While dodging in and out of eight balls that are being thrown in all directions, players of a new game with non-stop action can experience ongoing fast pace with no break. Combining the elements of dodge ball, baseball, soccer and basketball, the new non-stop action game makes up one sport: pummelball.
Pummelball was created by a USF honors class. The class has been working on this project since the second week of the semester.
USF Associate Director for Campus Recreation Eric Hunter was brought in to guide the class’ efforts because he has experience in recreational sports administration.
Hunter said the game was designed with middle school children in mind and that the final product was tested at Greco Middle School during their Physical Education class.
“Our whole class agreed that if we were still in middle school, it would’ve been cool for a group of college kids to come and teach us a new game, especially one as simple and interactive as pummelball,” said Steve Conklin, the student responsible for the basic idea behind pummelball.
Originally the class came up with six ideas to research, then the class divided into six smaller groups. One of these groups decided to create and market a new sport.
“The first group’s ideas were things like a soccer team warm-up game and dorm room boredom games,” Conklin said.
After some contemplation, Conklin came up with a concept for a game he called “crossfire.” The class spent weeks playing the game and modifying the rules and organization to create what is known today as pummelball.
Conklin said he believes that the most helpful class session they had was when they listed 10 of today’s most popular sports, along with one great aspect of the sport, which made it appealing to the masses.
“I took a mental list with me of these greatest aspects and then synthesized a game incorporating as many of them as possible,” Conklin said.
The class found that the “crossfire” game was a little too chaotic, so they introduced the element of teamwork and limited the number of balls offensive players can use from limitless to two.
Hunter said that the game is played on an area roughly the size of a basketball court. Each team consists of eight players. There is a 4 by 10 foot goal where balls can be thrown for points; there are also two different areas where offensive players can run or pass the ball into the goal area for points.
The offense has four players who attempt to score and four players who assist as retrievers. Their positions rotate every quarter, and there are four quarters of three minutes each, Hunter said.
Hunter also said the defense has players assigned to hit the offense with balls (eight color-coded balls), as well as defenders who can tag players out, and a goalkeeper.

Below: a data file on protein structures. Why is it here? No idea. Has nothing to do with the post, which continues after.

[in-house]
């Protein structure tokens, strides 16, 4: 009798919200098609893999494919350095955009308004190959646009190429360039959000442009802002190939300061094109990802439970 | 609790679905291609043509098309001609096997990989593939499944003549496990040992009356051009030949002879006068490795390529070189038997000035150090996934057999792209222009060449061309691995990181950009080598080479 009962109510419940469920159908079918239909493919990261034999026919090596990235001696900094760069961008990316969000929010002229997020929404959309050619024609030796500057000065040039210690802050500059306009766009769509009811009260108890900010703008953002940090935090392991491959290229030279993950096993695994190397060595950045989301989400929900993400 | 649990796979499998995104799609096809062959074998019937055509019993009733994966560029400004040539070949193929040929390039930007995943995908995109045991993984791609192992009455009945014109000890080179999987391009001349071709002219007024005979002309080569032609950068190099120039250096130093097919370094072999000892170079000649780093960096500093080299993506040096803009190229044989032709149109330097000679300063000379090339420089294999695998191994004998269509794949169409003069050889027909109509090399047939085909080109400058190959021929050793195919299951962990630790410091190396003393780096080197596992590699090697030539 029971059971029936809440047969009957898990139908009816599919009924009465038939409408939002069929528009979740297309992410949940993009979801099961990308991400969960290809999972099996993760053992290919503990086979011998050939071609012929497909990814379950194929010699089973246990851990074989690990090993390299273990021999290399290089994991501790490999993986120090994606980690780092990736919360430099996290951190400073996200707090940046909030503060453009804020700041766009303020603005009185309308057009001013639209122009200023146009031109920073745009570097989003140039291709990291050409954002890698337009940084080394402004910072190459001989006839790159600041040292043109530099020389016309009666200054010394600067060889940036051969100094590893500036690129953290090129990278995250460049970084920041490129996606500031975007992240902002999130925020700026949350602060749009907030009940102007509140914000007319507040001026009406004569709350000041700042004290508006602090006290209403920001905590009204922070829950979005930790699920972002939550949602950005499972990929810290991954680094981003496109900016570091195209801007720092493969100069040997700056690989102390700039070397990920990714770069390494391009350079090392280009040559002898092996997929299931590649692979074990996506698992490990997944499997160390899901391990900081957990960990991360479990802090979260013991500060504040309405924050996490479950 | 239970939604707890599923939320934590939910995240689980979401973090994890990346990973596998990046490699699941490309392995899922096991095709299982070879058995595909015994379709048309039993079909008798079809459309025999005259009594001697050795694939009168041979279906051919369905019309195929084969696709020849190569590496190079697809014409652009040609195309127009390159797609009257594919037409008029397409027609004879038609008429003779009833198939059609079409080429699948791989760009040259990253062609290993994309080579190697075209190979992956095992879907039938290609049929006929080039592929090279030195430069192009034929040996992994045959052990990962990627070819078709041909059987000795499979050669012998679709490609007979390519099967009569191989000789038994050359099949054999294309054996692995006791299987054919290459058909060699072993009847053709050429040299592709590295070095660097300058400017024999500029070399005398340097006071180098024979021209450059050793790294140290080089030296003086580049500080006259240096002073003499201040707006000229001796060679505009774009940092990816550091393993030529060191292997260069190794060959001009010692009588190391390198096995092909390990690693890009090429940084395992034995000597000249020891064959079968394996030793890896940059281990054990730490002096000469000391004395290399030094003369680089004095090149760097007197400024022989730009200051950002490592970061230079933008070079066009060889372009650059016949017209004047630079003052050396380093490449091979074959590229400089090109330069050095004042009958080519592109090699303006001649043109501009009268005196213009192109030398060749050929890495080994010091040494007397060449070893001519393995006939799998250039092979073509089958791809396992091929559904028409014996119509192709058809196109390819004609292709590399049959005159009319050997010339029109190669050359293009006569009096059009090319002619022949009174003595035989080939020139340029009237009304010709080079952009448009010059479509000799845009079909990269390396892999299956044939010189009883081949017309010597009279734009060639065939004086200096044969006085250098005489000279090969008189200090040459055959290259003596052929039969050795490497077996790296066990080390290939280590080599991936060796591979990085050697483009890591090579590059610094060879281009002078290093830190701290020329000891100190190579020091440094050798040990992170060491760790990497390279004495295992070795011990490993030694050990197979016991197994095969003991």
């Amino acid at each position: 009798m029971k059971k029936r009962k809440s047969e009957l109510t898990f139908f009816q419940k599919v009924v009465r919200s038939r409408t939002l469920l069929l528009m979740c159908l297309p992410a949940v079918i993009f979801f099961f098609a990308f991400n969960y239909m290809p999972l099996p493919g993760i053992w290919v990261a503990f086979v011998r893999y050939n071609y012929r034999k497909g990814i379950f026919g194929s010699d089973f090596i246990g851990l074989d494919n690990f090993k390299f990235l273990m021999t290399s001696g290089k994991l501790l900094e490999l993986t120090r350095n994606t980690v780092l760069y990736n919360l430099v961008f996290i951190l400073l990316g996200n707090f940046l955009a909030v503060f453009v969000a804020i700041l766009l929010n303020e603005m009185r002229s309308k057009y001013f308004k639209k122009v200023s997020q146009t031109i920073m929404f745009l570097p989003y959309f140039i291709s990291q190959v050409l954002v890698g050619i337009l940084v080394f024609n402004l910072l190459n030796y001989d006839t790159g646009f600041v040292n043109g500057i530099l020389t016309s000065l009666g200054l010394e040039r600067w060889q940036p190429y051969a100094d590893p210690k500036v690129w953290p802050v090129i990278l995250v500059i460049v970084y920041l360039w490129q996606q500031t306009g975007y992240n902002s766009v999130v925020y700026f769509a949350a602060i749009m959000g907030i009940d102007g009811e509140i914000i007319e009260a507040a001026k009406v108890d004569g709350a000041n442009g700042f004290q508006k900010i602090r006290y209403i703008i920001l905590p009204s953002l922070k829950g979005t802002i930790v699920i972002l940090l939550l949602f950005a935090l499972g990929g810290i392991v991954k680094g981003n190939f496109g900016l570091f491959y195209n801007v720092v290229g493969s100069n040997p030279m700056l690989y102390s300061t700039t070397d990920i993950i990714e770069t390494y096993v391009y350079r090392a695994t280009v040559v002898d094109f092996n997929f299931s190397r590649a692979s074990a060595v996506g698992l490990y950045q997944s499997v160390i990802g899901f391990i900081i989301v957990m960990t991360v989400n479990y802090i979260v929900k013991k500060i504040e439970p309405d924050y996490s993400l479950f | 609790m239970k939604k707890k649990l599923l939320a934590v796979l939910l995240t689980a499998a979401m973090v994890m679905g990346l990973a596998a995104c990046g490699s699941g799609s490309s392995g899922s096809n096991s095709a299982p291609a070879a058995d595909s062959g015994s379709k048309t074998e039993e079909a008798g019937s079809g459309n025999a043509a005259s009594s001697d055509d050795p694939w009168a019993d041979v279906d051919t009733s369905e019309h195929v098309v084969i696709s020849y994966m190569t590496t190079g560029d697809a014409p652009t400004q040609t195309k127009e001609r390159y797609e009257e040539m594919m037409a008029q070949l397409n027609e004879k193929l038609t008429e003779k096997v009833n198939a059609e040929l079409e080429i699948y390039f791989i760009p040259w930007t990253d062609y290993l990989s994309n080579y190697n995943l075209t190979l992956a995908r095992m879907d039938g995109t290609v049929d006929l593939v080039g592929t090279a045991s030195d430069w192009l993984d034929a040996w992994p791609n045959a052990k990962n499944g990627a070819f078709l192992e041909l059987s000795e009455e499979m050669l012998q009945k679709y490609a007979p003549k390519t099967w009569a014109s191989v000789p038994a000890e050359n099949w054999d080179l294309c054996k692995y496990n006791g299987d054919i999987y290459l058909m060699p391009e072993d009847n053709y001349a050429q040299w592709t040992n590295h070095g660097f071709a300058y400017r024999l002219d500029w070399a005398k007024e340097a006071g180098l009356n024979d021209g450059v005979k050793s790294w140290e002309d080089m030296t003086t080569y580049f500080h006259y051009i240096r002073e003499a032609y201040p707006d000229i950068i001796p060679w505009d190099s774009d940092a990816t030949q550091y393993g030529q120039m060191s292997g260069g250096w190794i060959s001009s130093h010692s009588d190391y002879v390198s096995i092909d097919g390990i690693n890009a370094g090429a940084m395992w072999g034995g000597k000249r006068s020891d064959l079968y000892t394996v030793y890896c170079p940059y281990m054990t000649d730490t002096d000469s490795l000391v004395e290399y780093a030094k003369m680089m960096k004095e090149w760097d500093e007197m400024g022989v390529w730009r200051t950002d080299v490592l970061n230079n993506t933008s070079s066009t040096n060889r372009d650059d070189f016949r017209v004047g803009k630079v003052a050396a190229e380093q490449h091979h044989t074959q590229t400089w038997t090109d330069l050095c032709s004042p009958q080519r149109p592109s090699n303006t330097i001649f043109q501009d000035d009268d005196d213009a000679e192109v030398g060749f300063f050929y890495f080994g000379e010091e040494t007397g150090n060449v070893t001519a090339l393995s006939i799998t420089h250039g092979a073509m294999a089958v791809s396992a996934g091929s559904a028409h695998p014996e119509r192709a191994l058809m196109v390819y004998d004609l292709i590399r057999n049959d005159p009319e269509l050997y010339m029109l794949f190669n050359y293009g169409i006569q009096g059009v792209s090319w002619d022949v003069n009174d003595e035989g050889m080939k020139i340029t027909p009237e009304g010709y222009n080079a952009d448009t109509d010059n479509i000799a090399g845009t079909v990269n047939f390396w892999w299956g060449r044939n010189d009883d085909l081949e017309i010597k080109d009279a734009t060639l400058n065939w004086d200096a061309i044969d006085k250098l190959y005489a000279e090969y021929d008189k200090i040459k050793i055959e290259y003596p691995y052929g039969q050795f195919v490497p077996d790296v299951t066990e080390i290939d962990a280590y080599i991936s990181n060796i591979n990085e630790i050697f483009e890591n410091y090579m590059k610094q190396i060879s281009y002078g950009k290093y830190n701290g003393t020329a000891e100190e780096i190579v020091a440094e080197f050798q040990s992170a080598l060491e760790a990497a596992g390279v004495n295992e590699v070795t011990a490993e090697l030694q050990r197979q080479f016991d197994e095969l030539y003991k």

“The action is non-stop with balls going in every direction,” Hunter said. “The game is fast-paced, yet requires teamwork.”
The class has been teaching the game at the middle school for two weeks. Kim Baker, a member of the class, said the kids at the middle school are taking to the game well, and they seem to enjoy it.
Baker also said the class has been working on an instructional video to accompany the instruction manual on how the game is played. The video is being created so that it can be distributed to middle schools, Baker said.
“Some students specialized in court design while others were more adept at the filming and editing,” Hunter said. “Each person’s strengths were sought in helping to design this product.”
Conklin is the producer and director of the five-minute long instructional video. Baker and other group members have been working on editing the video.
“The video introduces the game in a step-by-step fashion and was shot in a couple of classes in a row. It is in its final phase of postproduction,” Baker said.
There are no plans to promote the game as a national sport, but the class wanted to see if pummelball caught anyone’s interest during their intramural event, but because of lack of participation the event was canceled. Yet, the class still taught pummelball at the middle school to see if the kids liked it.
“If (they do), then they can have a copy of the instructional video and continue to play the game,” Baker said.
The class has met all of its goals in creating and introducing a new game. Time will tell if pummelball catches on.
Contact Annie Curnowat firstname.lastname@example.org